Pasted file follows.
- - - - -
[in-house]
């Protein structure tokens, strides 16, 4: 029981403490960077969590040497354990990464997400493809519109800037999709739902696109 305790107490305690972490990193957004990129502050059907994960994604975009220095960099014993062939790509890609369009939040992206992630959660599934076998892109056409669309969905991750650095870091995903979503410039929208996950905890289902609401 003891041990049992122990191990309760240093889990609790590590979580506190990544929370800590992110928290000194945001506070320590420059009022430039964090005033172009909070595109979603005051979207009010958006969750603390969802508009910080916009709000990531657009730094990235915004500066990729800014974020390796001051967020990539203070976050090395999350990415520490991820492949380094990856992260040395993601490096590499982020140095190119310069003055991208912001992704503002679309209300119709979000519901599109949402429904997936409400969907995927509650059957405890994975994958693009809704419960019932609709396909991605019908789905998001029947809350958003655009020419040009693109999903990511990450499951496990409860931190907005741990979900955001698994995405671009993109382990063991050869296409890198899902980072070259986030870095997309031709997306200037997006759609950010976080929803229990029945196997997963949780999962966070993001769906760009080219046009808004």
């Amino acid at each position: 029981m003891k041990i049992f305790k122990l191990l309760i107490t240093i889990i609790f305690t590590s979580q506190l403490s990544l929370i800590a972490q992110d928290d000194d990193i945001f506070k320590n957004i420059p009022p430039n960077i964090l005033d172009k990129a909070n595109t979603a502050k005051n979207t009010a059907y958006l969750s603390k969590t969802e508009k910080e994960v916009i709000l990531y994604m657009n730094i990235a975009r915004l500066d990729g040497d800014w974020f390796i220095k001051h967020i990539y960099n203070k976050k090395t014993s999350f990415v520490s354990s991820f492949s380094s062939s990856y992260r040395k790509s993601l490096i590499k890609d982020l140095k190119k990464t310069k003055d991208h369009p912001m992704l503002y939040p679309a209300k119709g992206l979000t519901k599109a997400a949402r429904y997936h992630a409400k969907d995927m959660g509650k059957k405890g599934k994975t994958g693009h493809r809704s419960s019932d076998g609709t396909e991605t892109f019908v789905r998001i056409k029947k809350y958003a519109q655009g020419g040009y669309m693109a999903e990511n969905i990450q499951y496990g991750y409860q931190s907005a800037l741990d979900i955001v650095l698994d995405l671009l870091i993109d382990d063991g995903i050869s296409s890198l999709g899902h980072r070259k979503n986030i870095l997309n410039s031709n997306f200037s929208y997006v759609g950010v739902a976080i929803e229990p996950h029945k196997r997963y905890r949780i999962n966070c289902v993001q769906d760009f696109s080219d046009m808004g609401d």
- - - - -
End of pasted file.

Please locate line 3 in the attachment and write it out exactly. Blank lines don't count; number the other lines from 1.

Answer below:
């Amino acid at each position: 029981m003891k041990i049992f305790k122990l191990l309760i107490t240093i889990i609790f305690t590590s979580q506190l403490s990544l929370i800590a972490q992110d928290d000194d990193i945001f506070k320590n957004i420059p009022p430039n960077i964090l005033d172009k990129a909070n595109t979603a502050k005051n979207t009010a059907y958006l969750s603390k969590t969802e508009k910080e994960v916009i709000l990531y994604m657009n730094i990235a975009r915004l500066d990729g040497d800014w974020f390796i220095k001051h967020i990539y960099n203070k976050k090395t014993s999350f990415v520490s354990s991820f492949s380094s062939s990856y992260r040395k790509s993601l490096i590499k890609d982020l140095k190119k990464t310069k003055d991208h369009p912001m992704l503002y939040p679309a209300k119709g992206l979000t519901k599109a997400a949402r429904y997936h992630a409400k969907d995927m959660g509650k059957k405890g599934k994975t994958g693009h493809r809704s419960s019932d076998g609709t396909e991605t892109f019908v789905r998001i056409k029947k809350y958003a519109q655009g020419g040009y669309m693109a999903e990511n969905i990450q499951y496990g991750y409860q931190s907005a800037l741990d979900i955001v650095l698994d995405l671009l870091i993109d382990d063991g995903i050869s296409s890198l999709g899902h980072r070259k979503n986030i870095l997309n410039s031709n997306f200037s929208y997006v759609g950010v739902a976080i929803e229990p996950h029945k196997r997963y905890r949780i999962n966070c289902v993001q769906d760009f696109s080219d046009m808004g609401d």